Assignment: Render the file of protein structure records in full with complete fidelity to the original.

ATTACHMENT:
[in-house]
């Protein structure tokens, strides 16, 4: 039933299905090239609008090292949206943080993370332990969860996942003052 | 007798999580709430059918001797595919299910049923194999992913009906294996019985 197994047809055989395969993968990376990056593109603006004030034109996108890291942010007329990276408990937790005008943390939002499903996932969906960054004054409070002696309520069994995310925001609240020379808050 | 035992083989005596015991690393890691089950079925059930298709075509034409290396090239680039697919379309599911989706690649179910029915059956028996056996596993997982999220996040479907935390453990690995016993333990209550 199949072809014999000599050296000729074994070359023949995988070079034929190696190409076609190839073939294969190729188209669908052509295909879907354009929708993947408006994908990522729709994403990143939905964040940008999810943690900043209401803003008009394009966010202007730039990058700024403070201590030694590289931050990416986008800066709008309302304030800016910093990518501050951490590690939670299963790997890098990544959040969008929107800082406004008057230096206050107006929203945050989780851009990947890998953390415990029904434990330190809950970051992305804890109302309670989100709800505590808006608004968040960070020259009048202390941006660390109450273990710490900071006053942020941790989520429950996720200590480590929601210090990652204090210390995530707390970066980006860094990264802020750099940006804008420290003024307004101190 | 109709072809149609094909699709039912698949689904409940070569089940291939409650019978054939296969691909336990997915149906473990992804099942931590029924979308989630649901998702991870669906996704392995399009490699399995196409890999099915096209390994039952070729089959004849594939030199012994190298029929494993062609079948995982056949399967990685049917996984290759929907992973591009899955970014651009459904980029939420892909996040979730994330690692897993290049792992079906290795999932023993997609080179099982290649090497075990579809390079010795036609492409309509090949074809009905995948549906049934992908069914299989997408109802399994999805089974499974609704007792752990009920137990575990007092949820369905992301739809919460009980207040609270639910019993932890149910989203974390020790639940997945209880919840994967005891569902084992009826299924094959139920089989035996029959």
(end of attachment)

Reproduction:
[in-house]
């Protein structure tokens, strides 16, 4: 039933299905090239609008090292949206943080993370332990969860996942003052 | 007798999580709430059918001797595919299910049923194999992913009906294996019985 197994047809055989395969993968990376990056593109603006004030034109996108890291942010007329990276408990937790005008943390939002499903996932969906960054004054409070002696309520069994995310925001609240020379808050 | 035992083989005596015991690393890691089950079925059930298709075509034409290396090239680039697919379309599911989706690649179910029915059956028996056996596993997982999220996040479907935390453990690995016993333990209550 199949072809014999000599050296000729074994070359023949995988070079034929190696190409076609190839073939294969190729188209669908052509295909879907354009929708993947408006994908990522729709994403990143939905964040940008999810943690900043209401803003008009394009966010202007730039990058700024403070201590030694590289931050990416986008800066709008309302304030800016910093990518501050951490590690939670299963790997890098990544959040969008929107800082406004008057230096206050107006929203945050989780851009990947890998953390415990029904434990330190809950970051992305804890109302309670989100709800505590808006608004968040960070020259009048202390941006660390109450273990710490900071006053942020941790989520429950996720200590480590929601210090990652204090210390995530707390970066980006860094990264802020750099940006804008420290003024307004101190 | 109709072809149609094909699709039912698949689904409940070569089940291939409650019978054939296969691909336990997915149906473990992804099942931590029924979308989630649901998702991870669906996704392995399009490699399995196409890999099915096209390994039952070729089959004849594939030199012994190298029929494993062609079948995982056949399967990685049917996984290759929907992973591009899955970014651009459904980029939420892909996040979730994330690692897993290049792992079906290795999932023993997609080179099982290649090497075990579809390079010795036609492409309509090949074809009905995948549906049934992908069914299989997408109802399994999805089974499974609704007792752990009920137990575990007092949820369905992301739809919460009980207040609270639910019993932890149910989203974390020790639940997945209880919840994967005891569902084992009826299924094959139920089989035996029959």